Annapolis: Drive By Photo Op or Better Late than Never

Tuesday, November 27, 2007

As today's Middle East summit/conference/meeting/tailgate (pick your favorite descrption) in Annapolis comes to a close, nearly 50 delegations will have trekked from Washington to the state capital of Maryland to listen to speeches and witness handshakes, and fill Condi's scrapbook with another set of favorite photo ops.

Good feelings, sure. Skepticism, surely justified!

But the day after will be more important than the day itself.

Without overindulging an undeserving Bush Administration (which considered Middle East peacemaking akin to sewer cleaning), the gathering places another milestone in the long trek between one U.S. - sponsored Middle East initiative to the next. But to what end? Will it fulfill its billing; namely to jumpstart consistent and progressive negotiations between Israel and Palestinians by establishing concrete next steps? The regal nature of the Annapolis festivities will surely give way to the cruel realities of the Middle East. When Abbas and Olmert return to Ramallah and Jerusalem respectively, the U.S. cannot let each party define for itself what strategy will transform good words into positive deeds. Otherwise, the process will be stillborn once again.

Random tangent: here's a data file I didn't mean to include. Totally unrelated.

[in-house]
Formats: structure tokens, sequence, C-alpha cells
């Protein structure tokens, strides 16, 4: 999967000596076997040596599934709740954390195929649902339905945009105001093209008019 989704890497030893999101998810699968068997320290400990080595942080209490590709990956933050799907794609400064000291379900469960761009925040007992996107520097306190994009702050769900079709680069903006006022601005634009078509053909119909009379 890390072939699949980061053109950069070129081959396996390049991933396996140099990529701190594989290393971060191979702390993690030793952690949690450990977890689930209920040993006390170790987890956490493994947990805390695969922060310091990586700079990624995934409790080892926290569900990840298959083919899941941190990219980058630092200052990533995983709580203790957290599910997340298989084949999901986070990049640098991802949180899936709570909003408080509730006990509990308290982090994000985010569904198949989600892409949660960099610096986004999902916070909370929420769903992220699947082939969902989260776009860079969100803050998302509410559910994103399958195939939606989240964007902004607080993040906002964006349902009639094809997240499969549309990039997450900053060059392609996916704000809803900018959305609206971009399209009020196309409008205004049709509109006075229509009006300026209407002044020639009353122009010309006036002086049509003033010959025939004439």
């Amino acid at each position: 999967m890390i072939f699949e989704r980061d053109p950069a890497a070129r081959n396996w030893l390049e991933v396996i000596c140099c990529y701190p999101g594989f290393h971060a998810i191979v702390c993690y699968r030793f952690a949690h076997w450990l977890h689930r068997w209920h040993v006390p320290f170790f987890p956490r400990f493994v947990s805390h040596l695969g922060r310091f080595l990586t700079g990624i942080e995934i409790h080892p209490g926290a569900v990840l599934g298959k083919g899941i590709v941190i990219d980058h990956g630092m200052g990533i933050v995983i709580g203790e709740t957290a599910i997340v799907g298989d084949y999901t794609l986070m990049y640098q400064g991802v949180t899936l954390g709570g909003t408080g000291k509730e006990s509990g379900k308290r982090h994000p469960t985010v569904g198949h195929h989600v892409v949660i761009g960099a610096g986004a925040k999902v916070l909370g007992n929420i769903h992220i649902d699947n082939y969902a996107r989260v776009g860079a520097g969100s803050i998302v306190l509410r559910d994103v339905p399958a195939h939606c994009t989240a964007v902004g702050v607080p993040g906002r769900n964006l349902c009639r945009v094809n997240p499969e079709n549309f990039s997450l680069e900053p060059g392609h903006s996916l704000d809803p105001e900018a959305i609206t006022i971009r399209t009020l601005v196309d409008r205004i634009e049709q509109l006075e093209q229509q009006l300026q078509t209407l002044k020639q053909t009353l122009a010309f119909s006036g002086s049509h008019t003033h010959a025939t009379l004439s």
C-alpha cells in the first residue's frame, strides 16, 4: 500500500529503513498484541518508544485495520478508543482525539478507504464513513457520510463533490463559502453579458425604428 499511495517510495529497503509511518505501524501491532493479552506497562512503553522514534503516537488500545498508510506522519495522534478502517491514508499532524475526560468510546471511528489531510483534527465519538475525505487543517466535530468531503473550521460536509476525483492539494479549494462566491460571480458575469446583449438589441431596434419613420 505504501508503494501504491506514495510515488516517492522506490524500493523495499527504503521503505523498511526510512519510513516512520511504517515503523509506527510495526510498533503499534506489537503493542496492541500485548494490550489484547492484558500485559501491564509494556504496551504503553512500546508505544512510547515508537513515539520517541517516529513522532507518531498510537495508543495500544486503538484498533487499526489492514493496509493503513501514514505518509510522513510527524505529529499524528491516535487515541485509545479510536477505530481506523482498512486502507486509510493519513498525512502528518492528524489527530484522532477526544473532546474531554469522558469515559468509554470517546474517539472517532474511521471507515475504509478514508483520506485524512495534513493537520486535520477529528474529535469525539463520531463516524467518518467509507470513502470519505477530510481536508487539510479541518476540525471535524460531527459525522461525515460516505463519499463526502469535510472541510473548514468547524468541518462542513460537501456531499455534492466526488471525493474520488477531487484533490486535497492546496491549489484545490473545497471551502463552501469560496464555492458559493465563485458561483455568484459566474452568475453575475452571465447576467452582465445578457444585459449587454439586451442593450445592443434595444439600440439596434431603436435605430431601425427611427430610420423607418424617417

Bush committed his personal prestige to oversee a resumption of the Road Map. Arab states must do the same. If the so-called Saudi peace initiative is to have any meaning to it, then the Saudis are going to have to demonstrate a willingness to help incubate what emerges from Annapolis, and use the upcoming Arab League summit in Damascus to begin replicate what commenced in Annapolis.

The real, juicy stories out of Annapolis have yet to emerge:

1. What did Bush and Olmert discuss about Iran?
2. Did the Israelis have a sidebar with their Syrian counterparts?
3. What did Bush commit to actually do to satisfy Arab skeptics.

Tune in tomorrow.

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